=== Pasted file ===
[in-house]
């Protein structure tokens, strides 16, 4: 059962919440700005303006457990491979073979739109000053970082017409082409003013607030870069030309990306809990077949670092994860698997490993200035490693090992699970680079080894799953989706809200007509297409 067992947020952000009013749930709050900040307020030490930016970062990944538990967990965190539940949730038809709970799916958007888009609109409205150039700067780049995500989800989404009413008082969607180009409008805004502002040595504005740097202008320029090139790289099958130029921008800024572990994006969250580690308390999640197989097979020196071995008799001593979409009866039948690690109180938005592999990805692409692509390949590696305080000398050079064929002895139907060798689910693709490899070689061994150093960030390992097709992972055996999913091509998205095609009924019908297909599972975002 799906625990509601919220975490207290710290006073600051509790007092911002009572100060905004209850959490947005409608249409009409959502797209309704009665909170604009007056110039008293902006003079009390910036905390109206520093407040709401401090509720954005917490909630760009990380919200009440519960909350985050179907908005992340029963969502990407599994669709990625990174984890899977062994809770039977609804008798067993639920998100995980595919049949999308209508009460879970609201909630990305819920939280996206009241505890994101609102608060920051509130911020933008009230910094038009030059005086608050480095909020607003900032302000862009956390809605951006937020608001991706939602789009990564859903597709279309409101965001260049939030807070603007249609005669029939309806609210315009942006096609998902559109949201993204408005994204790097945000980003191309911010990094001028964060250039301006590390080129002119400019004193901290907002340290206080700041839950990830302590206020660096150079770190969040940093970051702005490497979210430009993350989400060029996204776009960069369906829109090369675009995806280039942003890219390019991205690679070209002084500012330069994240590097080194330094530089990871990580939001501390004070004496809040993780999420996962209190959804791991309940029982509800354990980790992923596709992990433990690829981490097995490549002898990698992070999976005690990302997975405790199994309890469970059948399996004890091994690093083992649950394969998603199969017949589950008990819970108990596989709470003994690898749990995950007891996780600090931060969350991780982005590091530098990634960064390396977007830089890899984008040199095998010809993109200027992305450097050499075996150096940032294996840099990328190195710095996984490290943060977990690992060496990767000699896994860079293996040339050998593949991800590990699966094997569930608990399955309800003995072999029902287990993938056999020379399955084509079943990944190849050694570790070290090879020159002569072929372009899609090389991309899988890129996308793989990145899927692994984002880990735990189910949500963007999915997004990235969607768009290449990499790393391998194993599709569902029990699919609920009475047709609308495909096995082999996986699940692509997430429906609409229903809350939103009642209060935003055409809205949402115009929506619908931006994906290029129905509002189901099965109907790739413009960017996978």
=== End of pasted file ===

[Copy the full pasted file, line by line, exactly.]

[in-house]
């Protein structure tokens, strides 16, 4: 059962919440700005303006457990491979073979739109000053970082017409082409003013607030870069030309990306809990077949670092994860698997490993200035490693090992699970680079080894799953989706809200007509297409 067992947020952000009013749930709050900040307020030490930016970062990944538990967990965190539940949730038809709970799916958007888009609109409205150039700067780049995500989800989404009413008082969607180009409008805004502002040595504005740097202008320029090139790289099958130029921008800024572990994006969250580690308390999640197989097979020196071995008799001593979409009866039948690690109180938005592999990805692409692509390949590696305080000398050079064929002895139907060798689910693709490899070689061994150093960030390992097709992972055996999913091509998205095609009924019908297909599972975002 799906625990509601919220975490207290710290006073600051509790007092911002009572100060905004209850959490947005409608249409009409959502797209309704009665909170604009007056110039008293902006003079009390910036905390109206520093407040709401401090509720954005917490909630760009990380919200009440519960909350985050179907908005992340029963969502990407599994669709990625990174984890899977062994809770039977609804008798067993639920998100995980595919049949999308209508009460879970609201909630990305819920939280996206009241505890994101609102608060920051509130911020933008009230910094038009030059005086608050480095909020607003900032302000862009956390809605951006937020608001991706939602789009990564859903597709279309409101965001260049939030807070603007249609005669029939309806609210315009942006096609998902559109949201993204408005994204790097945000980003191309911010990094001028964060250039301006590390080129002119400019004193901290907002340290206080700041839950990830302590206020660096150079770190969040940093970051702005490497979210430009993350989400060029996204776009960069369906829109090369675009995806280039942003890219390019991205690679070209002084500012330069994240590097080194330094530089990871990580939001501390004070004496809040993780999420996962209190959804791991309940029982509800354990980790992923596709992990433990690829981490097995490549002898990698992070999976005690990302997975405790199994309890469970059948399996004890091994690093083992649950394969998603199969017949589950008990819970108990596989709470003994690898749990995950007891996780600090931060969350991780982005590091530098990634960064390396977007830089890899984008040199095998010809993109200027992305450097050499075996150096940032294996840099990328190195710095996984490290943060977990690992060496990767000699896994860079293996040339050998593949991800590990699966094997569930608990399955309800003995072999029902287990993938056999020379399955084509079943990944190849050694570790070290090879020159002569072929372009899609090389991309899988890129996308793989990145899927692994984002880990735990189910949500963007999915997004990235969607768009290449990499790393391998194993599709569902029990699919609920009475047709609308495909096995082999996986699940692509997430429906609409229903809350939103009642209060935003055409809205949402115009929506619908931006994906290029129905509002189901099965109907790739413009960017996978």